Frank Zeyda wrote:
Hi Rob,

 > As things stand it falls back to a default pretty-printer for HOL. I
 > think the safest way to give you the facility you want would be to add
 > an extra constructor (say PfRetry) to the data type PFUN_ANS allowing
 > your pretty-printer to indicate explicitly that it expects one of the
 > other languages to be able to cope. Would that do the job?

Yes, PP_ENV seems to be a good point to store the fall-back printer. I guess we would also require to record a value for the fall-back printer for each language to set up the initial environment.

That wasn't quite what I meant. I was suggesting that you could makeyour pretty-printing functions return PfRetry (as opposed to PfOK or whatever) if you want the system to try with another language. This would give something like what you want without changing Z pretty-printer provided you set the flag pp_prefer_current_language true, so that the inside a Z term your UTP pretty-printer would get tried first in cases where both the UTP pretty-printer and the Z pretty-printer would be applicable.

However, the way you are doing it gives you more control and doesn't seem to involve too much duplication of code.

 It would be a
possible design, but I decided to implement it in a slightly different way as I didn't want to incur too many change to ProofPower, and there would be a few other issues with that solution too.

Instead what I did was to modify the Z printer, namely by first obtaining the Z printing functions through initial_env, then `wrapping' them into some auxiliary code, and finally replacing the Z printer with those new functions. The way the new Z printing functions behave is to initially test if an expression is printable by the UTP printer. If so they branch directly into the UTP printer rather than printing the term themselves. In turns, the UTP printer attempts to print the expression, and if that fails falls back on the Z printer rather then returning PfNotPossible which would result in branching into the HOL printer. There is a risk for indefinite recursion here in a certain error situation, but it can be avoided by defining a function that determines whether and expression is printable by the UTP print and use that as a kind of contract between both printers.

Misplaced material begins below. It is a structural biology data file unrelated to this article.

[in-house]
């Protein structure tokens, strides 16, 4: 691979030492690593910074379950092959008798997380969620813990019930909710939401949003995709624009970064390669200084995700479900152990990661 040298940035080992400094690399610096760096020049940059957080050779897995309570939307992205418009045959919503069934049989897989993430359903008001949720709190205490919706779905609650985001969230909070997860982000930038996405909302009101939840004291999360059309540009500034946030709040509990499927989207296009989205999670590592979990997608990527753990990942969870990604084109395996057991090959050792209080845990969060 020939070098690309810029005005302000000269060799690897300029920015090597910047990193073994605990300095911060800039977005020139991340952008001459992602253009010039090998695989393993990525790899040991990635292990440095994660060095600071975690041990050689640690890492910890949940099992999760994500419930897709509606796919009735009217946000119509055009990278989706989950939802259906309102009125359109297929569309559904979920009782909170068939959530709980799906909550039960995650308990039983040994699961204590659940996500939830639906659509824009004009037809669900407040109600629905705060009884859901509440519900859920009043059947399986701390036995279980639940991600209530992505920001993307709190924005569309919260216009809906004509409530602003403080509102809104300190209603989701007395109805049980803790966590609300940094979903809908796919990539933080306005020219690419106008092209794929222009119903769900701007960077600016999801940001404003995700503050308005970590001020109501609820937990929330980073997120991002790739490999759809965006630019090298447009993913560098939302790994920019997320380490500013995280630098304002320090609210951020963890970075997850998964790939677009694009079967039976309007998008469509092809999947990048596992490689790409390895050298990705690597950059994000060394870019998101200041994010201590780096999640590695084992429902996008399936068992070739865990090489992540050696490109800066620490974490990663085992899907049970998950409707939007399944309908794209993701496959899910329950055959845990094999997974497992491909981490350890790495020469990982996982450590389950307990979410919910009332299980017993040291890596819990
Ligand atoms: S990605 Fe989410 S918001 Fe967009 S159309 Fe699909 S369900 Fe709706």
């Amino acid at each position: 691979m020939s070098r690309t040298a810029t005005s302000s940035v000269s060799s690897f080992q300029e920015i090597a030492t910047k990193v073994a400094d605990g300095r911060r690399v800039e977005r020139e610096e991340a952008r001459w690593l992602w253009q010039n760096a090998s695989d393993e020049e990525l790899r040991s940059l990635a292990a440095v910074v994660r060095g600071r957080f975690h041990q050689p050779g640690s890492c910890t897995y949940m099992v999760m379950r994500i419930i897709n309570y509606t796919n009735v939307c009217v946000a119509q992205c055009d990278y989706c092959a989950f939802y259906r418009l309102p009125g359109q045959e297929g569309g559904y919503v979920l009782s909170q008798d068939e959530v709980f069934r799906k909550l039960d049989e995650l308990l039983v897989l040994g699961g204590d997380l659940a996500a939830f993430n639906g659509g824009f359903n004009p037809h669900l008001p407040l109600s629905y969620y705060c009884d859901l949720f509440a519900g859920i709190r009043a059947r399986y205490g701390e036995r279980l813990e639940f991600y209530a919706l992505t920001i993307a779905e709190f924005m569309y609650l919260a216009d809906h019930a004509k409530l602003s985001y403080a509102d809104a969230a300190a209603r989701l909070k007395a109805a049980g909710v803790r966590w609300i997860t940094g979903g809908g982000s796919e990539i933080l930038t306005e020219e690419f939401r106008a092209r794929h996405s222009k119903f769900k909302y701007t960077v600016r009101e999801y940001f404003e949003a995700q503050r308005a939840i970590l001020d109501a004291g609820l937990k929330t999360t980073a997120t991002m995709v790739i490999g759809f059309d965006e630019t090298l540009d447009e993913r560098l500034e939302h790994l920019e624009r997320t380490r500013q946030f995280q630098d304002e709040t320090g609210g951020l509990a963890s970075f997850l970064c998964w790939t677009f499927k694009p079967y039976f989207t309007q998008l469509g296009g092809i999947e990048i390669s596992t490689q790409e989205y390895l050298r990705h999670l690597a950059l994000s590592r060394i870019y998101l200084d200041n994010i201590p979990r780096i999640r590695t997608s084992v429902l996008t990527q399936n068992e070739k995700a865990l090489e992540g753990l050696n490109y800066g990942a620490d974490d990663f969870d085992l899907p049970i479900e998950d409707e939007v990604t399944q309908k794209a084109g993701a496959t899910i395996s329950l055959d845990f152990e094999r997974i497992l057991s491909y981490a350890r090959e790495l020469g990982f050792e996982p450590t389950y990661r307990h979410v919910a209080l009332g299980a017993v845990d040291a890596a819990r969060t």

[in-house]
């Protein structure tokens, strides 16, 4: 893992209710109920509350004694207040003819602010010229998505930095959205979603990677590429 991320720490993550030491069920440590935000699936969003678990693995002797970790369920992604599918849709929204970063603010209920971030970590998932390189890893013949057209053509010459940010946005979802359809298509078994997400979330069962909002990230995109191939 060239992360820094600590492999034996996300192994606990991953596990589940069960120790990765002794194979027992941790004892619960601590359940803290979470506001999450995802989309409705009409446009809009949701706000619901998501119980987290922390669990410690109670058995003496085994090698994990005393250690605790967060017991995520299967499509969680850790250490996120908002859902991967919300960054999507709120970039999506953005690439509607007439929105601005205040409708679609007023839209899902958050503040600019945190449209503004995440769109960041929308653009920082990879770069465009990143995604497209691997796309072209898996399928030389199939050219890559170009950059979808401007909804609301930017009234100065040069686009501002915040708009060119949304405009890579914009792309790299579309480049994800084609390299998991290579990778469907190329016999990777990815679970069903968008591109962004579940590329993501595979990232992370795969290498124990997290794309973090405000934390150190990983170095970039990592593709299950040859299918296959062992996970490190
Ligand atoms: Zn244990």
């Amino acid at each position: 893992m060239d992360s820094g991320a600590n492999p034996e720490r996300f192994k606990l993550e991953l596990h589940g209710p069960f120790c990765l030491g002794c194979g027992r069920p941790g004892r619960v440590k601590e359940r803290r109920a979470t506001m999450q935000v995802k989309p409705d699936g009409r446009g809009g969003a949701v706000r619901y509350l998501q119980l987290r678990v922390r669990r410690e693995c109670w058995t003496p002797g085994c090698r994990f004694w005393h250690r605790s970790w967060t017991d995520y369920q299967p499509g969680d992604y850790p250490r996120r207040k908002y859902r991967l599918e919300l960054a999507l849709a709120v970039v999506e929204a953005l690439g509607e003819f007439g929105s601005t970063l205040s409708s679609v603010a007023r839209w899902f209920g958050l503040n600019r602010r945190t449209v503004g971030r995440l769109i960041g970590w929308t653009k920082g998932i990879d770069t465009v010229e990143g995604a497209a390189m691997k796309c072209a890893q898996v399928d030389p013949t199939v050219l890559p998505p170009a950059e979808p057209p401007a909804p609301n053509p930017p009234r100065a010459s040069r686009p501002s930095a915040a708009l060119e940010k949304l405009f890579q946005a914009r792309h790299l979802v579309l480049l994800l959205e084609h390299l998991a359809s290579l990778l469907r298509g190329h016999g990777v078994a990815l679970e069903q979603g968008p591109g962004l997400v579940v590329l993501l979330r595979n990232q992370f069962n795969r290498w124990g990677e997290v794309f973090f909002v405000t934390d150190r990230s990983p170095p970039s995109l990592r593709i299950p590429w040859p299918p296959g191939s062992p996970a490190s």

This mutual recursion seems to work well, in particular that the UTP printer is only entered when necessary, reducing the number of language quotes generated (a general fall-back would probably produce a lot of superfluous quotes, unless we use some trickery to determine if an expression can be printed by a printer before producing the opening quote). A final advantage of this method is that we can keep Z as the current language to print out the UTP stuff. This is important since some of the Z parsing and processing features seem not to work anymore if we change the language from Z to something else. I couldn't get to the bottom of this problem, I think it might have to do with the way names or keys are generated for axioms when Z is set as the language.

I have attached a doc file of the source in case anyone may find this useful, e.g. integrating a custom printer with the Z language.

A PDF is temporarly uploaded to

Thanks for that. Let me know if there are any changes to ProofPower that would help you with this.

By the way, your document has a comment suggesting that you can't declare "UTP" as an extra language for Z'App but you should be able to.



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